In 1959, North British & Mercantile became a subsidiary of the Commercial Union Assurance Company. (Commercial Union merged with General Accident to form CGU in 1998, which merged with Norwich Union in 2000 to form Aviva). In 1964 the company put its magnificent palace on Princes Street up for sale.
The ‘Princes Street Panel’ first convened in 1954 and in the 1960s made a number of highly controversial recommendations. The Panel wanted the entirety of Princes Street to be demolished and replaced by Brutalist monstrosities, with a pedestrian walkway above the ground floor theoretically doubling the pedestrian-accessible retail space on the street. The department store chain British Home Stores bought the old North British & Mercantile headquarters as well as the building next to it, demolished them both, and decided to build the first Brutalist structure according to the Princes Street Panel’s recommendation.
The result, I think, speaks for itself. Despite a popular outcry, the assualt on Princes Street didn’t end with BHS. The New Club, the most prominent private club in the city, was even convinced to tear down its classical pile and replace it with a Brutalist monster. (The silver lining is the Club’s decision to salvage some interior panelling and re-apply it in the new building).
Princes Street wasn’t perfect before the Brutes had a go at it, but there can be no doubt (except in the minds of those sufficiently indoctrinated into the cult of modern architecture) that they and their confreres made it worse. One particular problem is that where there is good architecture, it rarely reaches down to the ground floor. The building to the left of BHS, for example, is a fine structure, but at street level there is nothing but a bland, cruel box with sharp edges that bears no relation to the structure above. A canny landlord would replace the box with a more sympathetic brick facing, perhaps in a style suited to the rest of the building. This would still allows for the great amount of window space required by modern shops, while at the same time creating a more harmonious appearance that would be more inviting to shopgoers.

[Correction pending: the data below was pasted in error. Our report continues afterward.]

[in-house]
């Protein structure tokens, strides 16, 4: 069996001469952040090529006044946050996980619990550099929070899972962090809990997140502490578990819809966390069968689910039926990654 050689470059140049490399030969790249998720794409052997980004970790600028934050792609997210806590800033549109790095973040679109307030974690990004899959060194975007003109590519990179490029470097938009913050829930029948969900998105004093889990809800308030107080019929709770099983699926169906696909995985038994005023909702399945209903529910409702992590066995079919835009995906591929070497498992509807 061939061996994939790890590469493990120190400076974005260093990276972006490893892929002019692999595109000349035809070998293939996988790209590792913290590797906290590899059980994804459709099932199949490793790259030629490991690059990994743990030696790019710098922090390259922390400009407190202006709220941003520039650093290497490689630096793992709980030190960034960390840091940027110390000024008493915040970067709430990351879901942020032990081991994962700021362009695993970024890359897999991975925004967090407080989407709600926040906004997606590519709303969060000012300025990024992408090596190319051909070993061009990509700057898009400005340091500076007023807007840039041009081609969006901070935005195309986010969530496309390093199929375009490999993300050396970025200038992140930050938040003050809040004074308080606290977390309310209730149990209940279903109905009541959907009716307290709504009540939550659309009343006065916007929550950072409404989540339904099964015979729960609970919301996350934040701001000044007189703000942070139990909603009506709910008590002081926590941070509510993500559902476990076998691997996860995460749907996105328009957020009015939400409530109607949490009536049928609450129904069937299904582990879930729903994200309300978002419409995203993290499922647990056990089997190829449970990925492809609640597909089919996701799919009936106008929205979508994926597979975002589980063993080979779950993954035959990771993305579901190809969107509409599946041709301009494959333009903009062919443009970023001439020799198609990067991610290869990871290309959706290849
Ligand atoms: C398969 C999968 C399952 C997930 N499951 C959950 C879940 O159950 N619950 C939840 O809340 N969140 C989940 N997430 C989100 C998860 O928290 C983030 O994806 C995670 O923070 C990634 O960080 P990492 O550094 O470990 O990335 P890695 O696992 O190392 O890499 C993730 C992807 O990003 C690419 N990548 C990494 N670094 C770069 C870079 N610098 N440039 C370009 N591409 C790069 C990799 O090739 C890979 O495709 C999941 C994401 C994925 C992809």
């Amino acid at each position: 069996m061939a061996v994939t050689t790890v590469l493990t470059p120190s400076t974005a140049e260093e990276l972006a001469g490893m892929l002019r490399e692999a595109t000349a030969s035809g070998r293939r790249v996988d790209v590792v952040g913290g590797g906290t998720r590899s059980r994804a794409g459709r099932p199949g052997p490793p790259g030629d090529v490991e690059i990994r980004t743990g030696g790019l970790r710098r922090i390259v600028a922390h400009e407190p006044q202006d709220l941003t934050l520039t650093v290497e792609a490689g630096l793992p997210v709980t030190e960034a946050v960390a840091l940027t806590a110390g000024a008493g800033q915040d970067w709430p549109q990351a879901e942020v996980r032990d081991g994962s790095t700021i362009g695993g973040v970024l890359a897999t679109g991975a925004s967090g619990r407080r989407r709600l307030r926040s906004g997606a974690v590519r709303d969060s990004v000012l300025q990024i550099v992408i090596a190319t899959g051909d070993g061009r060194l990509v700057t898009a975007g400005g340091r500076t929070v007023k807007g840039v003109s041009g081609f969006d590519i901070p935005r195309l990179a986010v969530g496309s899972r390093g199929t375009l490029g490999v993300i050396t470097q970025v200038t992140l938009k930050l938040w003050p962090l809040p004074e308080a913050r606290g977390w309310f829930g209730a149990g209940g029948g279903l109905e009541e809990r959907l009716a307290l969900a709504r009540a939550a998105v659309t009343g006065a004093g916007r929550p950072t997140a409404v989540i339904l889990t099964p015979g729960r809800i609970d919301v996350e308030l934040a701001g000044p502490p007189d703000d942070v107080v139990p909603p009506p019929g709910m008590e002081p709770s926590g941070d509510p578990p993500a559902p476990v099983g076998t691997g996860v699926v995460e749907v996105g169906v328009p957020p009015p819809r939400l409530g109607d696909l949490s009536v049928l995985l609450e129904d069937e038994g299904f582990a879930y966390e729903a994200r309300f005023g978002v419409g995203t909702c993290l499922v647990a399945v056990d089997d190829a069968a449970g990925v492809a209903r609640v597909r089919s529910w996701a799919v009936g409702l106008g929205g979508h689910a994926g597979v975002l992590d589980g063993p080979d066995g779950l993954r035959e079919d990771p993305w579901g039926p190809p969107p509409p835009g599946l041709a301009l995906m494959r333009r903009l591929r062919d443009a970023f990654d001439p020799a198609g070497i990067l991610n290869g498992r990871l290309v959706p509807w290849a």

The street is currently being turned over by the laying of tracks for Edinburgh’s new tram system. I hope they will take this opportunity to reduce traffic lanes and increase space for pedestrians, especially on the narrow, perpetually overcrowded Gardens side of the street.
The newer architecture on the street, while generally inoffensive, is still nothing worth writing home about. It is tempting to hope the Brutalist monsters stay for today, knowing that the property developers would only build mediocre replacements for them. But Scotland herself has Robert Adam at the ready, and there are even more traditional architects south of the Tweed. Good architecture is possible now, it just isn’t getting the best commissions.
Edinboronians and visitors to the capital would infinitely prefer the old palace of the North British & Mercantile to the Brutalism of the British Home Stores. Replacing the latter with new architecture in tune with the former will be a major step in reinvigorating Princes Street.